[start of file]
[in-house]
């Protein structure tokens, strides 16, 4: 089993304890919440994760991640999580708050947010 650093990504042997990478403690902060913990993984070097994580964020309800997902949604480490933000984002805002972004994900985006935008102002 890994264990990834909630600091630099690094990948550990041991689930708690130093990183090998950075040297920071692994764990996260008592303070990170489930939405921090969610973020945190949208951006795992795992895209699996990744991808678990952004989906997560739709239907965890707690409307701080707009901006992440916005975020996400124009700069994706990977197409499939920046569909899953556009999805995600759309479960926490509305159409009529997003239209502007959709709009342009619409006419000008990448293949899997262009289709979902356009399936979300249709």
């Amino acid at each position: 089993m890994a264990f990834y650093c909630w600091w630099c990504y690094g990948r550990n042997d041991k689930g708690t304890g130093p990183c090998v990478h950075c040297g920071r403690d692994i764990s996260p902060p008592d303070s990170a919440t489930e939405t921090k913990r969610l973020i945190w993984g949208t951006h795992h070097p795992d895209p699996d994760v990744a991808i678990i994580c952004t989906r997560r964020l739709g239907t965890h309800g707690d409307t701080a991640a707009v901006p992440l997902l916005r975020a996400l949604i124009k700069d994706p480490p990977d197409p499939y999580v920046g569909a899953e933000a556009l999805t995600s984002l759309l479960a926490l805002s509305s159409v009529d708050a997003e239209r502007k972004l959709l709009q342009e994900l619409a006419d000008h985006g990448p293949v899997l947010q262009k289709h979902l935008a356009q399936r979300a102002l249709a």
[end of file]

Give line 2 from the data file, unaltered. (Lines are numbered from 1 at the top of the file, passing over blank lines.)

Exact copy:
């Protein structure tokens, strides 16, 4: 089993304890919440994760991640999580708050947010 650093990504042997990478403690902060913990993984070097994580964020309800997902949604480490933000984002805002972004994900985006935008102002 890994264990990834909630600091630099690094990948550990041991689930708690130093990183090998950075040297920071692994764990996260008592303070990170489930939405921090969610973020945190949208951006795992795992895209699996990744991808678990952004989906997560739709239907965890707690409307701080707009901006992440916005975020996400124009700069994706990977197409499939920046569909899953556009999805995600759309479960926490509305159409009529997003239209502007959709709009342009619409006419000008990448293949899997262009289709979902356009399936979300249709």